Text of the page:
Small steps towards autism acceptance.

Yesterday Leo and I were in our favorite local Latino grocery store, which also happens to be the closest place in town that stocks his beloved Rosa (no really) brand whole wheat tortillas.

During the checkout, Leo was being his usual exuberant self. The Latina cashier greeted him pleasantly, with a genuine smile, and asked his name. He whispered it. Then giggled. She seemed to want to know more about him.

I switched to my crappy Spanish* because I never know how these conversations are going to go, and I don't want Leo to hear people say that they're sorry he exists, and said -- also pleasantly -- "Yes, he's autistic."

Her face fell. But before she could say she was sorry, I shook my head to indicate that she didn't need to feel bad for him, and said with a a smile, "It's not a problem. And with family, everything is possible."

She smiled back, and said "And with God, too." I smiled and nodded, because we all draw on whatever resources power us best.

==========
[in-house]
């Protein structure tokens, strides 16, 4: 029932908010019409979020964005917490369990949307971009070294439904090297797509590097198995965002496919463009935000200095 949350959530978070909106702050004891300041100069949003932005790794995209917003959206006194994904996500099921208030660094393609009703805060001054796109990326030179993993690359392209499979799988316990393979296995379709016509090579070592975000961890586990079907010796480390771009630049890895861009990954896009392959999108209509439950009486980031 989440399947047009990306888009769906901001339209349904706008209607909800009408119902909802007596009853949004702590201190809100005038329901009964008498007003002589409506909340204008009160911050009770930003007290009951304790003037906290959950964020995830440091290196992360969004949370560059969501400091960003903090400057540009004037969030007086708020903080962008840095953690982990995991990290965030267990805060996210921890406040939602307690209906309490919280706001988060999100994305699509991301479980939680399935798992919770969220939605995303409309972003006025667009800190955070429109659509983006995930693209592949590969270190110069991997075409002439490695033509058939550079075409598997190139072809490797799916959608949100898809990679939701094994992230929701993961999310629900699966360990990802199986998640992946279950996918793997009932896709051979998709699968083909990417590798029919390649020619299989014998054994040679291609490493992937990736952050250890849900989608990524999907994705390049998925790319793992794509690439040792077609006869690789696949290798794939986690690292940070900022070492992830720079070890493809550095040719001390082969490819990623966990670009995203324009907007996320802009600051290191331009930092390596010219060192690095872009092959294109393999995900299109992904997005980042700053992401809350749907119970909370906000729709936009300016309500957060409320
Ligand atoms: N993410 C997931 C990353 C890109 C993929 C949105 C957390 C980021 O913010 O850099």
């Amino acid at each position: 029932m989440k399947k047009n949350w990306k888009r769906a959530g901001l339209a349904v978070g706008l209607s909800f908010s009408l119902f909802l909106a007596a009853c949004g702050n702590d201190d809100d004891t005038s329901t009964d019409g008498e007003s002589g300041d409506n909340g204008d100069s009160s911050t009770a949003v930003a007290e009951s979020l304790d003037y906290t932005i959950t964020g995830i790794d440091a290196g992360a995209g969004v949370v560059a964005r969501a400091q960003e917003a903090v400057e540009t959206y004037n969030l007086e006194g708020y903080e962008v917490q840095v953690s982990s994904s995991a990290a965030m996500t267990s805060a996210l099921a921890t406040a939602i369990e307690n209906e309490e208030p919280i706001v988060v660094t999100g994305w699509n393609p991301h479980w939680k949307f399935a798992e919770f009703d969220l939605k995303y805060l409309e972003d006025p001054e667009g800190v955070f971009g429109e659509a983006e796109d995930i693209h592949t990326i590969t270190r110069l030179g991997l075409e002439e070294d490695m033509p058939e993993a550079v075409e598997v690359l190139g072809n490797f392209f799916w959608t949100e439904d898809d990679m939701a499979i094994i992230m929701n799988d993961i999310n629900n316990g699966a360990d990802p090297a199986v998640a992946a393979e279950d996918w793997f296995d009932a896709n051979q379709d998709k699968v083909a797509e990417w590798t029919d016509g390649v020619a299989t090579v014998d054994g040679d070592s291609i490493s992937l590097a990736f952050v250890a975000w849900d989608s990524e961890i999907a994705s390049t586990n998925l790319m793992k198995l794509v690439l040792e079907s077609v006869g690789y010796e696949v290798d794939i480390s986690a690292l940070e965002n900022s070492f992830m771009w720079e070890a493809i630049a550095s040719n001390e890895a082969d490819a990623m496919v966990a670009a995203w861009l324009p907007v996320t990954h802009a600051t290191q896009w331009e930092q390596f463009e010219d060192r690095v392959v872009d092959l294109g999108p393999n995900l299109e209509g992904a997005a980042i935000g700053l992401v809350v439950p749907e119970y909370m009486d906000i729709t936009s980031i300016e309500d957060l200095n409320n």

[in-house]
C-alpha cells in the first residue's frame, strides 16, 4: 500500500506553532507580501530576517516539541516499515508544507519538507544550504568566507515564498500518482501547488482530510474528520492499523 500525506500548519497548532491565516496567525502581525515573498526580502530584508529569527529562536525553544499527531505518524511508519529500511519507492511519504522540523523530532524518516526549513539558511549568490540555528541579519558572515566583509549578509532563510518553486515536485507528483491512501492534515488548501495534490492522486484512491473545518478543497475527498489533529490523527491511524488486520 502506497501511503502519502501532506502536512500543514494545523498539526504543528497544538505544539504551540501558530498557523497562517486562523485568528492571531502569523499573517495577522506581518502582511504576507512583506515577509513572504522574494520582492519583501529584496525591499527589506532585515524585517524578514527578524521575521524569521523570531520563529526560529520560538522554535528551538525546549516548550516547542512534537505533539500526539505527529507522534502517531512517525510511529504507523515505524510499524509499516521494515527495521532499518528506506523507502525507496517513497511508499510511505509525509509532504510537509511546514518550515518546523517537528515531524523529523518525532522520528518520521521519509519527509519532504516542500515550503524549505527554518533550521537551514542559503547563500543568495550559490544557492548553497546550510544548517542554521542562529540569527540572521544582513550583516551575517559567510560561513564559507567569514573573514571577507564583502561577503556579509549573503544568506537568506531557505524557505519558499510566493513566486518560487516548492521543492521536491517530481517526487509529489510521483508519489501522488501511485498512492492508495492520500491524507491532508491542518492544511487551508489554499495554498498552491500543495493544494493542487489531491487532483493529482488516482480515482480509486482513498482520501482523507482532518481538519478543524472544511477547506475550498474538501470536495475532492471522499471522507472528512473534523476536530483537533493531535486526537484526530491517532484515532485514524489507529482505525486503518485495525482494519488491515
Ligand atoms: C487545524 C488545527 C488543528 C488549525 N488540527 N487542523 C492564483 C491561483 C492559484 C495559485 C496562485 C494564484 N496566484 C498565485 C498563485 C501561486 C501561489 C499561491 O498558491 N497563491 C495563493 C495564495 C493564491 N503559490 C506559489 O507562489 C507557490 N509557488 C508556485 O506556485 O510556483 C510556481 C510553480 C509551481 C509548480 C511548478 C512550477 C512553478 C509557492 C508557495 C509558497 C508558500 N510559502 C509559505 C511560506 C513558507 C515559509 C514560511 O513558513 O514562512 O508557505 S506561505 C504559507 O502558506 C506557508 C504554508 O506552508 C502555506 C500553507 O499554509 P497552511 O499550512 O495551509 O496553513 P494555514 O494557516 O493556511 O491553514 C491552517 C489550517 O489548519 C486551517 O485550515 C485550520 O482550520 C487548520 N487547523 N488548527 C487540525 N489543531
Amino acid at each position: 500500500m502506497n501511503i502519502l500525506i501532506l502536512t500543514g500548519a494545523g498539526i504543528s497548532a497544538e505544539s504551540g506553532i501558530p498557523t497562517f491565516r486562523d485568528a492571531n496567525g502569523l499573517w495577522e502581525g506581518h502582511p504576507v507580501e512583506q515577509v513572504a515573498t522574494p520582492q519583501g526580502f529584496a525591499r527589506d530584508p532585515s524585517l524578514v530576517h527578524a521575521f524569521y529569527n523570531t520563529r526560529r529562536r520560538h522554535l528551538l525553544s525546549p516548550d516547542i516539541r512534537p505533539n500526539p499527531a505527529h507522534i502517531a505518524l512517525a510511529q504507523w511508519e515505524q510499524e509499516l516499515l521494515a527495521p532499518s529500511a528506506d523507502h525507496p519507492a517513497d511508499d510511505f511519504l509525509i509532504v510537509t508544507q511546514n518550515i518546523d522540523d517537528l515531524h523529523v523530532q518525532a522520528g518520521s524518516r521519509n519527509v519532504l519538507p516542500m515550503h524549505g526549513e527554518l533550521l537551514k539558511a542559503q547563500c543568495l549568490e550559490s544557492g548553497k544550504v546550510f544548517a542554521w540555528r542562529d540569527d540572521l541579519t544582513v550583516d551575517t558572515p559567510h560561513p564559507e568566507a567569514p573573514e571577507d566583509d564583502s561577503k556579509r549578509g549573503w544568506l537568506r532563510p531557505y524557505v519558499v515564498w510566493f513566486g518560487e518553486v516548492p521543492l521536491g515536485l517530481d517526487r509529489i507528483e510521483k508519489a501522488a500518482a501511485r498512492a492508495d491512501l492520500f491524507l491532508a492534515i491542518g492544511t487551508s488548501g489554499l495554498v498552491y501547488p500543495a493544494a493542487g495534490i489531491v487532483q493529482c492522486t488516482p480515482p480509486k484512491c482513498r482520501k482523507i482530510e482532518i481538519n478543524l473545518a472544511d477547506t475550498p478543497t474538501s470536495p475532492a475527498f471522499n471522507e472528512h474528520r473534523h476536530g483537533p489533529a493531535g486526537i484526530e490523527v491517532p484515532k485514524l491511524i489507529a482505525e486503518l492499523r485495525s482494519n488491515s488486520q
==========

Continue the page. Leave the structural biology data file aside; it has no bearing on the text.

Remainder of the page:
So that was nice. Not because I think I converted her to any way of thinking, but because she was receptive to hearing about autism acceptance. That doesn't always happen, not with strangers.


*Mali will no longer let me speak Spanish when she's around, because she says my accent sucks. She is not moved by my argument that my accent would suck less, if she'd help me practice.


  1. *Lydia doesn't let me speak Chinese, for the same reason. Well, that and the fact that I only know about 10 words, and about half of them are numbers. Glad you had that experience at el mercado!

  2. Your stories about Leo, over the years I have been following (or half following) your blog, have educated me so much and now I'm a little force for autism acceptance in my community. Thank you :-)

  3. So, so glad to hear it! Thank you.


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